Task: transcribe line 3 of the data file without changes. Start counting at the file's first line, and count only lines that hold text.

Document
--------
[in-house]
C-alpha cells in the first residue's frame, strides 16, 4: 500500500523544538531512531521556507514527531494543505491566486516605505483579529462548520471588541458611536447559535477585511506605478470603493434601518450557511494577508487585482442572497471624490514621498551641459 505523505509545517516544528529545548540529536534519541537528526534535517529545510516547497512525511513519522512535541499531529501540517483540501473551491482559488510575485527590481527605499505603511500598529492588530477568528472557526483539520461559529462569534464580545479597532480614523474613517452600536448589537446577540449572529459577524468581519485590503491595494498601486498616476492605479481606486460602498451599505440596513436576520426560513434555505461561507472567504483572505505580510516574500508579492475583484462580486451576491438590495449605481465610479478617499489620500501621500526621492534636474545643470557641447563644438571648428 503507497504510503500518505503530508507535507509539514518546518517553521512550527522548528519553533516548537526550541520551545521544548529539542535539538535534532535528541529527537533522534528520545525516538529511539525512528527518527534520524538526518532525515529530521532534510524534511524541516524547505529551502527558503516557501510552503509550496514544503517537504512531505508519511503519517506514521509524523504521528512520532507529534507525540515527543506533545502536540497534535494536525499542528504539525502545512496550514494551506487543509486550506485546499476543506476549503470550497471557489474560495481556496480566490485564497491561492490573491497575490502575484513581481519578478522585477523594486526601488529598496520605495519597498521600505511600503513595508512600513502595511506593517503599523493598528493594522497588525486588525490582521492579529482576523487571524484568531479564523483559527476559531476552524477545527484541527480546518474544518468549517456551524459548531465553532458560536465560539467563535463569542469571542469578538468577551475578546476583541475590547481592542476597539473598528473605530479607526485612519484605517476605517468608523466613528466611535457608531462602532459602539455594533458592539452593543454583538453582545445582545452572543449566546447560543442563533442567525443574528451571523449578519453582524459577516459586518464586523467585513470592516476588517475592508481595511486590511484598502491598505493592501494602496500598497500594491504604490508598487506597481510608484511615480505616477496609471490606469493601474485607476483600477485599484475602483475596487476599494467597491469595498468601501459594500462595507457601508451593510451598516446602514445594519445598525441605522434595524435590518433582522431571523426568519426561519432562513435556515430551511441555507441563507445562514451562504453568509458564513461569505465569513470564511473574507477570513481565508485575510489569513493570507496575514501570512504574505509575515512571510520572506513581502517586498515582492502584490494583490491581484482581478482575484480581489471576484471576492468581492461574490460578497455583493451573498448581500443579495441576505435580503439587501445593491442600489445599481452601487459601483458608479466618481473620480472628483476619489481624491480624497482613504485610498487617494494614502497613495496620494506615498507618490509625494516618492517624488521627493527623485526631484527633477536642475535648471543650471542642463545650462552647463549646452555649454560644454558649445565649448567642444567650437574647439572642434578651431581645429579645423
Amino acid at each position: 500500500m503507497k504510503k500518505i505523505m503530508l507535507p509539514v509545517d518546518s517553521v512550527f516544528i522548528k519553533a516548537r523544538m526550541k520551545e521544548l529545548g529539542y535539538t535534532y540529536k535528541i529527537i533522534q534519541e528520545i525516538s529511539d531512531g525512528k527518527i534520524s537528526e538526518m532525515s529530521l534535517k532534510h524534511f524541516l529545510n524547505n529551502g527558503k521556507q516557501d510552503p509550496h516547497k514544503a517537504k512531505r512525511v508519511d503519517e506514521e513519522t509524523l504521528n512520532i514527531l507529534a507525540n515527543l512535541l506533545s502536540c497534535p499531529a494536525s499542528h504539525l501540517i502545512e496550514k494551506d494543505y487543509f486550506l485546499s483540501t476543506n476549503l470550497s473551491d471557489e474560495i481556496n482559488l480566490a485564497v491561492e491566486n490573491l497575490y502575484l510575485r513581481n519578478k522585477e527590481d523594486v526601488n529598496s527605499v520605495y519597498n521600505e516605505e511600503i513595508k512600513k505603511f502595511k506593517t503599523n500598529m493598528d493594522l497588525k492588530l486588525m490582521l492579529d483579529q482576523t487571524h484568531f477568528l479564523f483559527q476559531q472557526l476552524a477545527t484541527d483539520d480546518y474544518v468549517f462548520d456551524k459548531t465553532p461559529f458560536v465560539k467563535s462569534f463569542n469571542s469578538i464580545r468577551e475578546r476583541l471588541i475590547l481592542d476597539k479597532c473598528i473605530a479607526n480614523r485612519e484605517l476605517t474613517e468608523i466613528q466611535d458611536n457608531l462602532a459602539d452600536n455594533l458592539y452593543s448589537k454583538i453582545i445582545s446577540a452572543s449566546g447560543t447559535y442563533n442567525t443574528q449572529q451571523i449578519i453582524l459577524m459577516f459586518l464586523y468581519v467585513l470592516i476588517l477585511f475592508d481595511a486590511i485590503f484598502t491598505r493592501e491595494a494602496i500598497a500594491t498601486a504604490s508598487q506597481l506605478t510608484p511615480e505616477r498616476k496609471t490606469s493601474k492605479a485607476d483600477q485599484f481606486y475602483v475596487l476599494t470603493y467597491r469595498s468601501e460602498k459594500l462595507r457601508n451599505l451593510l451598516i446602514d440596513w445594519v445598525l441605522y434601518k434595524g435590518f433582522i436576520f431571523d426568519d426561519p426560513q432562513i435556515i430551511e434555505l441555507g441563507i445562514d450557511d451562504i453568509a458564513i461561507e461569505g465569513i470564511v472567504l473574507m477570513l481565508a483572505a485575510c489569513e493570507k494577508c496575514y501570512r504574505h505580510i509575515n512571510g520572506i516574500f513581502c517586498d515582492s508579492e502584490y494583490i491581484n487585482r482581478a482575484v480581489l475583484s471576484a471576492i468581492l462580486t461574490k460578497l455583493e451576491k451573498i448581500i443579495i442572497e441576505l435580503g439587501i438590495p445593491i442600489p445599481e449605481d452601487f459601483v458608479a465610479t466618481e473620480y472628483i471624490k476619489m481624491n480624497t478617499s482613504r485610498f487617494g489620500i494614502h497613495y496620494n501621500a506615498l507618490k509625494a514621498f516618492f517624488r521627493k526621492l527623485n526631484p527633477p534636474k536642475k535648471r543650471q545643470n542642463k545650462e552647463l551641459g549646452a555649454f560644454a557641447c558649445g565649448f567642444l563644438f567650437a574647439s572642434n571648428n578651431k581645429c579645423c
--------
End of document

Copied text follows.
Amino acid at each position: 500500500m503507497k504510503k500518505i505523505m503530508l507535507p509539514v509545517d518546518s517553521v512550527f516544528i522548528k519553533a516548537r523544538m526550541k520551545e521544548l529545548g529539542y535539538t535534532y540529536k535528541i529527537i533522534q534519541e528520545i525516538s529511539d531512531g525512528k527518527i534520524s537528526e538526518m532525515s529530521l534535517k532534510h524534511f524541516l529545510n524547505n529551502g527558503k521556507q516557501d510552503p509550496h516547497k514544503a517537504k512531505r512525511v508519511d503519517e506514521e513519522t509524523l504521528n512520532i514527531l507529534a507525540n515527543l512535541l506533545s502536540c497534535p499531529a494536525s499542528h504539525l501540517i502545512e496550514k494551506d494543505y487543509f486550506l485546499s483540501t476543506n476549503l470550497s473551491d471557489e474560495i481556496n482559488l480566490a485564497v491561492e491566486n490573491l497575490y502575484l510575485r513581481n519578478k522585477e527590481d523594486v526601488n529598496s527605499v520605495y519597498n521600505e516605505e511600503i513595508k512600513k505603511f502595511k506593517t503599523n500598529m493598528d493594522l497588525k492588530l486588525m490582521l492579529d483579529q482576523t487571524h484568531f477568528l479564523f483559527q476559531q472557526l476552524a477545527t484541527d483539520d480546518y474544518v468549517f462548520d456551524k459548531t465553532p461559529f458560536v465560539k467563535s462569534f463569542n469571542s469578538i464580545r468577551e475578546r476583541l471588541i475590547l481592542d476597539k479597532c473598528i473605530a479607526n480614523r485612519e484605517l476605517t474613517e468608523i466613528q466611535d458611536n457608531l462602532a459602539d452600536n455594533l458592539y452593543s448589537k454583538i453582545i445582545s446577540a452572543s449566546g447560543t447559535y442563533n442567525t443574528q449572529q451571523i449578519i453582524l459577524m459577516f459586518l464586523y468581519v467585513l470592516i476588517l477585511f475592508d481595511a486590511i485590503f484598502t491598505r493592501e491595494a494602496i500598497a500594491t498601486a504604490s508598487q506597481l506605478t510608484p511615480e505616477r498616476k496609471t490606469s493601474k492605479a485607476d483600477q485599484f481606486y475602483v475596487l476599494t470603493y467597491r469595498s468601501e460602498k459594500l462595507r457601508n451599505l451593510l451598516i446602514d440596513w445594519v445598525l441605522y434601518k434595524g435590518f433582522i436576520f431571523d426568519d426561519p426560513q432562513i435556515i430551511e434555505l441555507g441563507i445562514d450557511d451562504i453568509a458564513i461561507e461569505g465569513i470564511v472567504l473574507m477570513l481565508a483572505a485575510c489569513e493570507k494577508c496575514y501570512r504574505h505580510i509575515n512571510g520572506i516574500f513581502c517586498d515582492s508579492e502584490y494583490i491581484n487585482r482581478a482575484v480581489l475583484s471576484a471576492i468581492l462580486t461574490k460578497l455583493e451576491k451573498i448581500i443579495i442572497e441576505l435580503g439587501i438590495p445593491i442600489p445599481e449605481d452601487f459601483v458608479a465610479t466618481e473620480y472628483i471624490k476619489m481624491n480624497t478617499s482613504r485610498f487617494g489620500i494614502h497613495y496620494n501621500a506615498l507618490k509625494a514621498f516618492f517624488r521627493k526621492l527623485n526631484p527633477p534636474k536642475k535648471r543650471q545643470n542642463k545650462e552647463l551641459g549646452a555649454f560644454a557641447c558649445g565649448f567642444l563644438f567650437a574647439s572642434n571648428n578651431k581645429c579645423c